"He said, ‘That, of course, is correct in principle, but my fear is that unless we get ahead and do something now the parliament will find it extremely difficult to get round to it. I think it’s my duty to endow them with a really good building which will fit the purpose and enable them to work effectively.’"
Sir Russell revealed he had been forced to withdraw from the discussions over the site at a particularly crucial time because he owned a house near the Old Royal High School site and was worried about a potential conflict of interests.
The loss of Mr Dewar’s top civil servant at such a time just added to the impression that the project of choosing a site for the parliament was in turmoil.
Sir Russell also admitted it would have been better to leave out any estimates of the cost of the new building in the 1997 devolution white paper.
The document estimated costs at between 10 and 40 million.
He said: "In hindsight it might have been better if we hadn’t put the figures in at all."
McConnel refuses to act
JACK McConnell, the First Minister, has once again refused to intervene to force BBC Scotland to release potentially vital taped evidence to the inquiry.
Mr McConnell said it would be wrong for ministers to step in to assist Lord Fraser’s inquiry - despite calls from opposition politicians.
"When we established an inquiry it was to operate independent of government and it would be wrong for government to intervene," the First Minister told MSPs yesterday.
Both the Tories and the SNP accused Mr McConnell of reneging on a promise to parliament that he would intervene if the inquiry had difficulty in getting information.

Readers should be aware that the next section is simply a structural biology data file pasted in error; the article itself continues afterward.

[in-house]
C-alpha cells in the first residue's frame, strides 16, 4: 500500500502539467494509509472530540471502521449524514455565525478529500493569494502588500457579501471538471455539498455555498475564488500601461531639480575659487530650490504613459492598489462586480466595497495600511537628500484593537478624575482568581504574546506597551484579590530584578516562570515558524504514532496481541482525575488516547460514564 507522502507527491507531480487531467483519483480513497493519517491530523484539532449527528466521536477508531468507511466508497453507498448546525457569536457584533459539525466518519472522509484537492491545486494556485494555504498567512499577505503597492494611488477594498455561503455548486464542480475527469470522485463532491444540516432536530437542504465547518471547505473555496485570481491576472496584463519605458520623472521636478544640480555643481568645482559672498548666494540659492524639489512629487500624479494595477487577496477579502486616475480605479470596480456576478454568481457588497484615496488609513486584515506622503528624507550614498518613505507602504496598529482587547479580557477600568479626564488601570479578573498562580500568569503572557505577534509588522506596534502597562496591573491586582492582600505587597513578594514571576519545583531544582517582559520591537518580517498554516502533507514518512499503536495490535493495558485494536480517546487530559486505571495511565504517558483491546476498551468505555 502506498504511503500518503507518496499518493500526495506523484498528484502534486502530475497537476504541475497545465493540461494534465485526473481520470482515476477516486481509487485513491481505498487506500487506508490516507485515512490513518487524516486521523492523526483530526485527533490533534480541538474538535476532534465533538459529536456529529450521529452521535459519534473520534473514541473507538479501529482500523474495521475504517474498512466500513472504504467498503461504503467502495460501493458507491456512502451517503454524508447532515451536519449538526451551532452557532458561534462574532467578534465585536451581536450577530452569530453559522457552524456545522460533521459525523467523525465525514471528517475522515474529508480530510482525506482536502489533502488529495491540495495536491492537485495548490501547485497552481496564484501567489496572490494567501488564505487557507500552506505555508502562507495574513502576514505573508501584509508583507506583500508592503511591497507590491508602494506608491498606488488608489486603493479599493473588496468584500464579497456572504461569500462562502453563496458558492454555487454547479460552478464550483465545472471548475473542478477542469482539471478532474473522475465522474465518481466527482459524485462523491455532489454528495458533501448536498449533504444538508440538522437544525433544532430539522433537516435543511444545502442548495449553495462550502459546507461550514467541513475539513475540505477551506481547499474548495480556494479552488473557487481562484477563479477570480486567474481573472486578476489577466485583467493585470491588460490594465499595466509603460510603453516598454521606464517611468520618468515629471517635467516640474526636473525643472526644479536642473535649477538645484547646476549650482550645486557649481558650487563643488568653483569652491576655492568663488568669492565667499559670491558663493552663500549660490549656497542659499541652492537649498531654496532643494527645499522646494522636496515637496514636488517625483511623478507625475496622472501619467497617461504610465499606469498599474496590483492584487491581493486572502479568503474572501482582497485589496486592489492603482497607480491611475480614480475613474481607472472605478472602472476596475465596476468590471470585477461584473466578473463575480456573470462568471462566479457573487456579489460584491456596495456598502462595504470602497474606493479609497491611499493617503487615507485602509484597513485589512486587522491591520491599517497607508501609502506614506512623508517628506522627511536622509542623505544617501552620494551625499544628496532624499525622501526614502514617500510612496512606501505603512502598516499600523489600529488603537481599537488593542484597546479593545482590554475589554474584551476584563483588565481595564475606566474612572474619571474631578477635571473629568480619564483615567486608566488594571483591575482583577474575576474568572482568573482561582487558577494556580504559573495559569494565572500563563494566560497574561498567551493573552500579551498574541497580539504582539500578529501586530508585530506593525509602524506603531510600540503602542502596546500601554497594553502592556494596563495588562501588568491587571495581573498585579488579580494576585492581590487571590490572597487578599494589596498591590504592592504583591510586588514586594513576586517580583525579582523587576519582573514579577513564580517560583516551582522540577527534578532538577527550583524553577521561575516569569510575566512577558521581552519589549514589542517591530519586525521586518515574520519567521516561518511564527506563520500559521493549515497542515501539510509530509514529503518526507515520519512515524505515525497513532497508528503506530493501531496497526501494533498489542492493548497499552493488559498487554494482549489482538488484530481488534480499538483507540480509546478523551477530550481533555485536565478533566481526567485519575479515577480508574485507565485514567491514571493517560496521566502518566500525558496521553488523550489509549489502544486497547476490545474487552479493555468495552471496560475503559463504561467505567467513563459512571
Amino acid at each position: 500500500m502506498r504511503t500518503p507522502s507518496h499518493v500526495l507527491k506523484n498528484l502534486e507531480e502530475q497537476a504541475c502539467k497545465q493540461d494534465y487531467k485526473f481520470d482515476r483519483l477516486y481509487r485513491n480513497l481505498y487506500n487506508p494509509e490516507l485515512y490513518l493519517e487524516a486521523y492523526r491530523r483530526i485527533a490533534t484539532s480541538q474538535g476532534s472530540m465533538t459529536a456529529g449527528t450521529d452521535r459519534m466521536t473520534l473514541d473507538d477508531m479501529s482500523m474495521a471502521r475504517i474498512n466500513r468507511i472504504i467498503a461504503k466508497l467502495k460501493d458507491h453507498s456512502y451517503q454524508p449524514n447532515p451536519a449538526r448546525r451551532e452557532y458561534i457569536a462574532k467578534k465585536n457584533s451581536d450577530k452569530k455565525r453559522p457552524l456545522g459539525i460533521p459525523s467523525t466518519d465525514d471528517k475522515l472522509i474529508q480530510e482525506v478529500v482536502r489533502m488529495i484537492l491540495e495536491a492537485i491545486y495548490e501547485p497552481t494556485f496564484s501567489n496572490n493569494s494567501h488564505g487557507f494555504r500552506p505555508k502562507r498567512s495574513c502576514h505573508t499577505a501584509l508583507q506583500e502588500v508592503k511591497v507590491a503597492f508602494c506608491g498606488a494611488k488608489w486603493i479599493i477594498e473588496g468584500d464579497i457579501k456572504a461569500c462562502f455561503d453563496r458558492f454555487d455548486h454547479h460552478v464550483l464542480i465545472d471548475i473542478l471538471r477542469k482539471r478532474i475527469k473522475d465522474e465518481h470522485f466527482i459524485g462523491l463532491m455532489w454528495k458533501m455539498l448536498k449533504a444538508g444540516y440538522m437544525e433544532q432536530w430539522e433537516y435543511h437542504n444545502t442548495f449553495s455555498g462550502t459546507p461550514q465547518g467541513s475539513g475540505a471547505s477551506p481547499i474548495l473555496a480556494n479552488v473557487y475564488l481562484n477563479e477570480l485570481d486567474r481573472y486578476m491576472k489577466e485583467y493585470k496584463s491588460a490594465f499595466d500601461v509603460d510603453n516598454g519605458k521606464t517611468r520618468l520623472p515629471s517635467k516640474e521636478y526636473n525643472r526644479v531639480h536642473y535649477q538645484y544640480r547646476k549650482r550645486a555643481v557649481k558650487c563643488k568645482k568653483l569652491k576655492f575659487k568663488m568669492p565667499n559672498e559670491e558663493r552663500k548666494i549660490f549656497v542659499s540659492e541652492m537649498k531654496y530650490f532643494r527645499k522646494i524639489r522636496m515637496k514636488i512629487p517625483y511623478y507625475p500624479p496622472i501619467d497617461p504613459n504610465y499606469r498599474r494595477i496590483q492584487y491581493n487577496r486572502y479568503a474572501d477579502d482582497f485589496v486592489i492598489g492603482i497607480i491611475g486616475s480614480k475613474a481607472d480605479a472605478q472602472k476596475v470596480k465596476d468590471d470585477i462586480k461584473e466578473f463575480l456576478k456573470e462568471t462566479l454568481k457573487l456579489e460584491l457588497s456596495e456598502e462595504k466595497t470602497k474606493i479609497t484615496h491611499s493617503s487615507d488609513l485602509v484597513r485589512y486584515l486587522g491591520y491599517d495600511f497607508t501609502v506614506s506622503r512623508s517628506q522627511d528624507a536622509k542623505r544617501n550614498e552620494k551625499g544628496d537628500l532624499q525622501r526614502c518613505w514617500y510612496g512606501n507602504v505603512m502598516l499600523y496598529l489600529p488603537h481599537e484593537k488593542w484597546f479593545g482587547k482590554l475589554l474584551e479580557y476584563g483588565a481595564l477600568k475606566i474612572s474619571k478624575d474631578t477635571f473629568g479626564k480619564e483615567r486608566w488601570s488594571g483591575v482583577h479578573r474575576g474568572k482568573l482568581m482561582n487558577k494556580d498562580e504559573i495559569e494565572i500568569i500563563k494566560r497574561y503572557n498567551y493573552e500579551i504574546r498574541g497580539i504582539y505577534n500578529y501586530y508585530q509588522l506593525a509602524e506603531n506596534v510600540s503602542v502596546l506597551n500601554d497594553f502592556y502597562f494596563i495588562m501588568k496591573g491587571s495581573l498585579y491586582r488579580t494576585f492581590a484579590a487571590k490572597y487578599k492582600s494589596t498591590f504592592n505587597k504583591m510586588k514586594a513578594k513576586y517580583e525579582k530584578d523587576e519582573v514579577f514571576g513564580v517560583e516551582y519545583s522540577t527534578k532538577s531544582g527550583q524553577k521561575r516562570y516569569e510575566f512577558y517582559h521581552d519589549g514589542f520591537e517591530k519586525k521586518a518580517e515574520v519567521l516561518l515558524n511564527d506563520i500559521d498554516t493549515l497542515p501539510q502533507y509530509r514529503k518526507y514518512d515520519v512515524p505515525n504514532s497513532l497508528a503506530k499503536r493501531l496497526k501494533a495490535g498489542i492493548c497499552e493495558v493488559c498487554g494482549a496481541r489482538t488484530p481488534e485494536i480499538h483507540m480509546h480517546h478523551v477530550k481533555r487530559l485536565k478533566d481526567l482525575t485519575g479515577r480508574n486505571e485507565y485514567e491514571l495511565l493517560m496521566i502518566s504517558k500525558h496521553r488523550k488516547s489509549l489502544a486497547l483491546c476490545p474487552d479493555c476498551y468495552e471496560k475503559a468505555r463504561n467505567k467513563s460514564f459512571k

However, he insisted the inquiry had sufficient powers to get any information it required - if it had the "co-operation of everyone involved".
He went on to reveal that the Executive is to hand over to Lord Fraser its own video footage of conversations involving Donald Dewar and the Holyrood architect, Enric Miralles - two of the subjects of the contested BBC Scotland tapes.
The footage, shot by an Executive official, was discovered this week after an official’s memory was jogged by reports into the BBC controversy.
The developments emerged at a heated First Minister’s Question Time, with Mr McConnell coming under increasing pressure to step into the furore over the BBC’s stance, which has been taken on the grounds that it was not their policy to release untransmitted material.
Urging the First Minister to step in, John Swinney, the leader of the SNP, said: "It is absurd for the BBC and its film producers to know at first-hand the views expressed on this issue by Mr Dewar but for the Fraser Inquiry and the people of Scotland to rely on the second-hand opinion of former ministers and former advisers."
Mr Swinney suggested that if the BBC was allowed to "get away" with refusing to hand over interviews, firms involved in the project might think they could also refuse to co-operate. "Lord Fraser has requested documents and information from the BBC, but he doesn’t have them," he said.
David McLetchie, the Tory leader, accused Mr McConnell of undermining the inquiry. "You are actually letting the inquiry down and damaging its credibility in the eyes of the people in Scotland.
"Mr McConnell has confirmed that he is washing his hands of the issue - he has not been in touch with the BBC, he is not going to get in touch and he signally failed to advise us just how Lord Fraser is going to compel the BBC to co-operate," he said.